The cryptocurrency’s price has soared more than 70% over the past six weeks to more than $18,000 a coin and is 11% below its all-time peak of $20,089. At the same time, gold’s price has traded in a tight range between $1,850 and $1,950 an ounce.
“To try to act like bitcoin is some kind of improved version of gold, it’s going to disrupt gold because it’s a better store of value, it’s a better medium of exchange, all that is pure nonsense,” said Peter Schiff, CEO of Westport, Conn.-based Euro Pacific Capital. “It’s not a store of value because it has no value in store.”
Gold, widely viewed as a safe haven for investors seeking to preserve wealth during periods of market upheaval such as the coronavirus pandemic, has value not only in trade but its use in fine jewelry and electrical conductivity.
Bitcoin, generated — or mined — by the verification of transactions in a blockchain digital ledger, has no use other than as a limited medium of exchange and has historically been subject to wide price swings.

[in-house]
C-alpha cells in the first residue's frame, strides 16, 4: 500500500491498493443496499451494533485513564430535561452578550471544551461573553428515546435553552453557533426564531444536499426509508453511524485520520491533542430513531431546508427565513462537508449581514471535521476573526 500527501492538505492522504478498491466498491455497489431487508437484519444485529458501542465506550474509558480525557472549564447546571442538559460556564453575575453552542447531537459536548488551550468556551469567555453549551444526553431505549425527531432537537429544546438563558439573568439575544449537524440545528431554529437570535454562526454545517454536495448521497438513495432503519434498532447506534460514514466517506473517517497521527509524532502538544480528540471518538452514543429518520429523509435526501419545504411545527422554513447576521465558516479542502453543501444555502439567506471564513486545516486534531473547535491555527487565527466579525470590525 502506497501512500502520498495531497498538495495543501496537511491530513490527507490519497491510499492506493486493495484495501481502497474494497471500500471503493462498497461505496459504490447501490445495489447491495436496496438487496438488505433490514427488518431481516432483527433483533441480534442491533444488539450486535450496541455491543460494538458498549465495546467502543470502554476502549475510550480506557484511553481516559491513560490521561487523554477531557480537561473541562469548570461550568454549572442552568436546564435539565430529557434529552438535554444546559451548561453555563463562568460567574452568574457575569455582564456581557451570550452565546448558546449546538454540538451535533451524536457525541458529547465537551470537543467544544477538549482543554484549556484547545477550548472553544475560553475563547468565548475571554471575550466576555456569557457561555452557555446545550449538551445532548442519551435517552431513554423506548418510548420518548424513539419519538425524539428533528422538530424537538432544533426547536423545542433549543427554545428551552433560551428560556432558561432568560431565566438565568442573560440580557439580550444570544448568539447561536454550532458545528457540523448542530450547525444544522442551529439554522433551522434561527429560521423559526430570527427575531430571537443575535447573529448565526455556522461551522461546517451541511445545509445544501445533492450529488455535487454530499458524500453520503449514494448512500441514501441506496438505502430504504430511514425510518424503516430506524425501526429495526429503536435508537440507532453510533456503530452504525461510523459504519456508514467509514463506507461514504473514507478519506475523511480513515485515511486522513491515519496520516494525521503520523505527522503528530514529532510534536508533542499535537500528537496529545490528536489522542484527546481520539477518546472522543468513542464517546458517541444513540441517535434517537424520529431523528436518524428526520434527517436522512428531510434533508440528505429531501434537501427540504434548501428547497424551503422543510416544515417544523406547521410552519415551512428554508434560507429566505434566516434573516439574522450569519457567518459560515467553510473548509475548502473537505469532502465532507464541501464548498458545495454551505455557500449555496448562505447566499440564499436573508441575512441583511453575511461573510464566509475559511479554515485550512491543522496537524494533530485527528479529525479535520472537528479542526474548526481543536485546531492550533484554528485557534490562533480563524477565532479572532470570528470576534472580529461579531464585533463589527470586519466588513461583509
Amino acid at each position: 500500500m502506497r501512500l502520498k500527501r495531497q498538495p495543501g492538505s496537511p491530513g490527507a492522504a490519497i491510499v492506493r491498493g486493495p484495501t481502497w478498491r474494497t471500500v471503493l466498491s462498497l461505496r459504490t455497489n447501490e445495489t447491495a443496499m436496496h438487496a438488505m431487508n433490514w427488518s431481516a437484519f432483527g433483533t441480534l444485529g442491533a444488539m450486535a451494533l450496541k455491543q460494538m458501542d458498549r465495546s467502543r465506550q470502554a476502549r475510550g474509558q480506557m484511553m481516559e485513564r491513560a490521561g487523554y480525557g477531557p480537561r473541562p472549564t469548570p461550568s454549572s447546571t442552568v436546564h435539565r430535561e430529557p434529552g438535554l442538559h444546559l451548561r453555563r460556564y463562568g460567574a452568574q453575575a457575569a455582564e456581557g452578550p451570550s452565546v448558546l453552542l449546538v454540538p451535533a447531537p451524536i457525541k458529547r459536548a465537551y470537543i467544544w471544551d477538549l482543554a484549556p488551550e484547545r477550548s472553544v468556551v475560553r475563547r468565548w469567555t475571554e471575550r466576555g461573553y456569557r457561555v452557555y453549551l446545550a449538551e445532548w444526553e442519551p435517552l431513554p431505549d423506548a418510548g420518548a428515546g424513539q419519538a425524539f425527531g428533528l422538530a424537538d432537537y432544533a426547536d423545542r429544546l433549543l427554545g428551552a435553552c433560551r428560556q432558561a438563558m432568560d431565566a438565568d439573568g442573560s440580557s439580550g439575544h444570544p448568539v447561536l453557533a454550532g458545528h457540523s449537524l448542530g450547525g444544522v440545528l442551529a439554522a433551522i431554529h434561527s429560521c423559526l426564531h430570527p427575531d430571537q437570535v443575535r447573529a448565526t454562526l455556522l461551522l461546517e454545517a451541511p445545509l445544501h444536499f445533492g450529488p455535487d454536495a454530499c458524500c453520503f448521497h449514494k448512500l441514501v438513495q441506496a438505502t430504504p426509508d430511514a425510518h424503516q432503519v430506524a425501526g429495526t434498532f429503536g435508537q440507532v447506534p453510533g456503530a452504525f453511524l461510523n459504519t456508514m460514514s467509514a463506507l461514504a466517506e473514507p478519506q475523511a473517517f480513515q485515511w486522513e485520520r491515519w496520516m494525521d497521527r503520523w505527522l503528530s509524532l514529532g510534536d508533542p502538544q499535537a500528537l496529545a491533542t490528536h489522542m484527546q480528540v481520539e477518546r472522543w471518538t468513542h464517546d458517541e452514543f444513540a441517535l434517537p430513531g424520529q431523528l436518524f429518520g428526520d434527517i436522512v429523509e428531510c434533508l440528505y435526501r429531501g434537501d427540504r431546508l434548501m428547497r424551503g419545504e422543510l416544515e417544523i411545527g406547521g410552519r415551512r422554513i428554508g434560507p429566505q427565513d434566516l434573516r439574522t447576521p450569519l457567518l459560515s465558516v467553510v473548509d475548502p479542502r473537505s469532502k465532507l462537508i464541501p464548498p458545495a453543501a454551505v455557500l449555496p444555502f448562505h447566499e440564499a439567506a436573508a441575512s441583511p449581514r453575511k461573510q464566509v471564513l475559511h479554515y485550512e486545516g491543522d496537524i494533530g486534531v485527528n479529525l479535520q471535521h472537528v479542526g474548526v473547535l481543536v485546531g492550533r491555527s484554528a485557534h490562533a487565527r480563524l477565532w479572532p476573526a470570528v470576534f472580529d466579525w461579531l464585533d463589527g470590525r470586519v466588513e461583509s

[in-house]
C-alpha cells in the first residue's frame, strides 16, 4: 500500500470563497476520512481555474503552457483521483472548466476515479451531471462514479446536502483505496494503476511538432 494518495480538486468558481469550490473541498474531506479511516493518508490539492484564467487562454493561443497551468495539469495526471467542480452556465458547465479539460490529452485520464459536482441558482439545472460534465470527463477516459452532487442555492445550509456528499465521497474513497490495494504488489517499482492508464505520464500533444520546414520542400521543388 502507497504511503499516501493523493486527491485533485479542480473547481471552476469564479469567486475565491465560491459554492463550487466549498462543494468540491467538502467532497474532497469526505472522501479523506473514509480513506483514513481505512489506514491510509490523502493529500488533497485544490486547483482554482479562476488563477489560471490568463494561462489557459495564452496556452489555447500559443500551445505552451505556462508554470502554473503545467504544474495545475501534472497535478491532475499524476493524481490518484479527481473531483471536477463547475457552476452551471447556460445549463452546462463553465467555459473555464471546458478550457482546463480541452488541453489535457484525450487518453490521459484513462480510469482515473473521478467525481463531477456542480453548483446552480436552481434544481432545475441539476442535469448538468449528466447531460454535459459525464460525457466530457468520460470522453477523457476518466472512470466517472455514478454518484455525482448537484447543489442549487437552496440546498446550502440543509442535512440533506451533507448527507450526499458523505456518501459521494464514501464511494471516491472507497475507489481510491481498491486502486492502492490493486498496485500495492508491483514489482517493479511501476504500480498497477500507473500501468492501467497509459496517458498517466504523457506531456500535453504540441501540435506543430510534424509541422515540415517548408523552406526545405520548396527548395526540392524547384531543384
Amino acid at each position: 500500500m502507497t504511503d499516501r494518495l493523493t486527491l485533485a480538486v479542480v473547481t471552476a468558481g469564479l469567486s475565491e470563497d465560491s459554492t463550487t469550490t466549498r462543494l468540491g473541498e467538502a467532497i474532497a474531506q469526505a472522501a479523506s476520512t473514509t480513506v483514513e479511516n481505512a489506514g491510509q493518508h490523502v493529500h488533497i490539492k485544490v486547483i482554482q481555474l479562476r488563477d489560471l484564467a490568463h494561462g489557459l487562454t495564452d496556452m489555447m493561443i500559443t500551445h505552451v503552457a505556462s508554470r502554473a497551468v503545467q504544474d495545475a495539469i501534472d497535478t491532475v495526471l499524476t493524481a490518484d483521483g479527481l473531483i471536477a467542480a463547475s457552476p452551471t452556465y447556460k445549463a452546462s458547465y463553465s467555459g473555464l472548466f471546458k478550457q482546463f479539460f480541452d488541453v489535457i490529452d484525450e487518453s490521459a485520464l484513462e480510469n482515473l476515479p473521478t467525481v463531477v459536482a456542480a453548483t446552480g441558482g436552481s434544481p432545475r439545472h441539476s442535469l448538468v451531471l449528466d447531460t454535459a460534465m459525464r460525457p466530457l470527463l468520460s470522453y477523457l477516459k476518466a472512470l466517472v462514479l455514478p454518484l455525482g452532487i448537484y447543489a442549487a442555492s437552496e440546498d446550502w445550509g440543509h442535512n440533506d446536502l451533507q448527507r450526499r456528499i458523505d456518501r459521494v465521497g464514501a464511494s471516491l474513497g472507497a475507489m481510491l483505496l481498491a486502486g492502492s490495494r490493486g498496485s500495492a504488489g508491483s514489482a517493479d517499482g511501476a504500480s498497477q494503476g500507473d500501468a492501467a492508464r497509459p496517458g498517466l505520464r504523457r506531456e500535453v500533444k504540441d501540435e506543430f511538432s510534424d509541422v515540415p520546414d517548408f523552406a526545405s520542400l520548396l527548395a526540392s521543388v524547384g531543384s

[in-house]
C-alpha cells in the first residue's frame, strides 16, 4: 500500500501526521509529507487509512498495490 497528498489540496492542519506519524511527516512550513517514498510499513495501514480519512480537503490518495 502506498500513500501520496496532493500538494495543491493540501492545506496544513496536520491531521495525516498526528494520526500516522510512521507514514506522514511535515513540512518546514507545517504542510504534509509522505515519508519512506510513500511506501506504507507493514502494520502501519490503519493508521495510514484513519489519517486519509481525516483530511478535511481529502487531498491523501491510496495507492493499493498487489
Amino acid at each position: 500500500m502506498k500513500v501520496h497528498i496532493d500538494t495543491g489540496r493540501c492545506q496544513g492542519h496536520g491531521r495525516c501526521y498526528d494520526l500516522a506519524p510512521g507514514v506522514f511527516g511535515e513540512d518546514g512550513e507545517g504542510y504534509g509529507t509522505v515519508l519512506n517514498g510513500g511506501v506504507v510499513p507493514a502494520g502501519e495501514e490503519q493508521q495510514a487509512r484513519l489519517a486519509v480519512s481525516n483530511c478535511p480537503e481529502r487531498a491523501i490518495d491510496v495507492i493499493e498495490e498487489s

Early in the Trump administration, a run-up in bitcoin prices prompted speculation that it could replace sovereign currencies. Excitement surrounding bitcoin in December 2017 spurred the launch of bitcoin futures and led to several platforms allowing customers to buy and sell the digital currency.
The wave of interest sparked regulatory concerns in Washington and led to hearings on Capitol Hill in October 2018.
“Crypto is the mother or father of all scams and bubbles,” Nouriel Roubini, CEO of Roubini Macro Associates and a professor at New York University’s Stern School of Business, said in testimony before the U.S. Senate Committee on Banking, Housing and Community Affairs.